It would appear as though Liverpool's pursuit of Stewart Downing is being kicked up a notch, as the Guardian is reporting that the Reds £15 million offer for the England international has been rejected by Aston Villa. Alex McLeish has repeatedly said that he has no desire to sell the 26-year-old winger, but indications are that the club would be likely to accept an offer in the £20 million range should one be submitted. It is also rumored that Liverpool could offer David N'Gog as a makeweight, though the 22-year-old striker rejected a similar arrangement during negotiations to lure Jordan Henderson to Anfield from Sunderland.
From a market perspective, £15 Million is likely on the low end of fair for Downing but from Villa's perspective such a sum is woefully inadequate. With the departure of Ashley Young to Manchester United earlier in the summer, the club can scarcely afford to lose another dangerous attacking player; somehow must provide service to Darren Bent if the striker is going to score, and while Marc Albrighton can likely pick up some of the slack left by Young's departure he cannot be counted on to bridge the gap caused by the loss of Downing as well. Clearly the sale of Downing would allow for some reinvestment in the squad, but Villa are already in a situation where upgrades are needed if they hope to avoid the relegation battle.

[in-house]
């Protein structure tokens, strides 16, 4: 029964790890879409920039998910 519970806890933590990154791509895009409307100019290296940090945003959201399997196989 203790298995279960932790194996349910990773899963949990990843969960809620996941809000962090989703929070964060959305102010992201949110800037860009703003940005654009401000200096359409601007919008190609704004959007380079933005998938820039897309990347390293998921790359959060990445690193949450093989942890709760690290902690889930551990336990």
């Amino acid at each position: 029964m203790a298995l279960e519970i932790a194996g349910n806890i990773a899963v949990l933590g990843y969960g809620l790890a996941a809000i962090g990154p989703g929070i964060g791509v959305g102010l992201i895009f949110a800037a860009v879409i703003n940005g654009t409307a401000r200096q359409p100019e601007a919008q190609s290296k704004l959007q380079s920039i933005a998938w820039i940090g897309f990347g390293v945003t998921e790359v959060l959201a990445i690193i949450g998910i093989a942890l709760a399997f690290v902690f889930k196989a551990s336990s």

At a certain point, the return for Downing would be too much to resist. £15 million isn't that point. I'm less opposed to the idea of N'Gog coming along than many others, but only once the offer approaches £20 million would I consider the swap to be good business. Downing has two years left on his deal, meaning Villa aren't yet in a situation where they risk losing him for nothing and if the club can improve upon last year's tumultuous season it's possible he could be persuaded to stay. There's quite simply no point in selling the winger unless Liverpool are willing to pay well above fair market value-much like Manchester City did for James Milner last season-and Villa were right to reject Liverpool's offer.
With that said, Villa can scarcely afford to let the negotiations continue to drag on. Downing's future needs to be made clear right away, and if that means putting a firm value on Downing's service's and walking away from negotiations with Liverpool immediately if they aren't willing to pay up, so be it. Long, drawn-out transfer sagas are poison, both to the fans and to the manager's squad construction plans. If Liverpool want to pay what Downing is worth to Aston Villa, fine. If not, they're free to look elsewhere.